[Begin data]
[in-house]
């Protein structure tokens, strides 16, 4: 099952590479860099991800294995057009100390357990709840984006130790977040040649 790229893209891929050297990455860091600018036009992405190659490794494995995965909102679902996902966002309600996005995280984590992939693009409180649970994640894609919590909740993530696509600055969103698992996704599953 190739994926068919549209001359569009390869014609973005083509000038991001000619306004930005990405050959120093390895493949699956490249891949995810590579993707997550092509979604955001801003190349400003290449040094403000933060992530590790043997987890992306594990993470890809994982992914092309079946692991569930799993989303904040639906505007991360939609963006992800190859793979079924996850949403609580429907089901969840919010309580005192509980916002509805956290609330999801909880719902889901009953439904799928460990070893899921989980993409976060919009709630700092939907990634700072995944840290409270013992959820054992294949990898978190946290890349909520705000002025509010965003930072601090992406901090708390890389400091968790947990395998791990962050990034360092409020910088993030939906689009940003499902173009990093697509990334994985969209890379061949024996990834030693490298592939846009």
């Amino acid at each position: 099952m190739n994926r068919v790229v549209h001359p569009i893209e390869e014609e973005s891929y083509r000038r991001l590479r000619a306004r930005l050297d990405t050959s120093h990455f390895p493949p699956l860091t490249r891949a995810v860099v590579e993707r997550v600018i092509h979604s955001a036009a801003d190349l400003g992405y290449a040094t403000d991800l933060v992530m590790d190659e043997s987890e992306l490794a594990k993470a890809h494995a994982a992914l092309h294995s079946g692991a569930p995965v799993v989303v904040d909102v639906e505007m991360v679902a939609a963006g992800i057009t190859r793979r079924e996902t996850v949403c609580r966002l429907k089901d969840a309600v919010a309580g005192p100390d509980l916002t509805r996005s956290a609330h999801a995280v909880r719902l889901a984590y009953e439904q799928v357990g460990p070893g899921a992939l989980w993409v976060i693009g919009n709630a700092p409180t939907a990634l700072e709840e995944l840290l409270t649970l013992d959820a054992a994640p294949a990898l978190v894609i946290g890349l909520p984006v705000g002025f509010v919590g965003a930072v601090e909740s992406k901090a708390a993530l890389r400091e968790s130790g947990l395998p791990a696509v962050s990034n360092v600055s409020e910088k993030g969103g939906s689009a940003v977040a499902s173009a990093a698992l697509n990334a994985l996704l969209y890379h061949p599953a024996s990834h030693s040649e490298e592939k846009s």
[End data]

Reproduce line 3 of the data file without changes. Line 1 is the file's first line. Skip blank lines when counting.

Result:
């Amino acid at each position: 099952m190739n994926r068919v790229v549209h001359p569009i893209e390869e014609e973005s891929y083509r000038r991001l590479r000619a306004r930005l050297d990405t050959s120093h990455f390895p493949p699956l860091t490249r891949a995810v860099v590579e993707r997550v600018i092509h979604s955001a036009a801003d190349l400003g992405y290449a040094t403000d991800l933060v992530m590790d190659e043997s987890e992306l490794a594990k993470a890809h494995a994982a992914l092309h294995s079946g692991a569930p995965v799993v989303v904040d909102v639906e505007m991360v679902a939609a963006g992800i057009t190859r793979r079924e996902t996850v949403c609580r966002l429907k089901d969840a309600v919010a309580g005192p100390d509980l916002t509805r996005s956290a609330h999801a995280v909880r719902l889901a984590y009953e439904q799928v357990g460990p070893g899921a992939l989980w993409v976060i693009g919009n709630a700092p409180t939907a990634l700072e709840e995944l840290l409270t649970l013992d959820a054992a994640p294949a990898l978190v894609i946290g890349l909520p984006v705000g002025f509010v919590g965003a930072v601090e909740s992406k901090a708390a993530l890389r400091e968790s130790g947990l395998p791990a696509v962050s990034n360092v600055s409020e910088k993030g969103g939906s689009a940003v977040a499902s173009a990093a698992l697509n990334a994985l996704l969209y890379h061949p599953a024996s990834h030693s040649e490298e592939k846009s």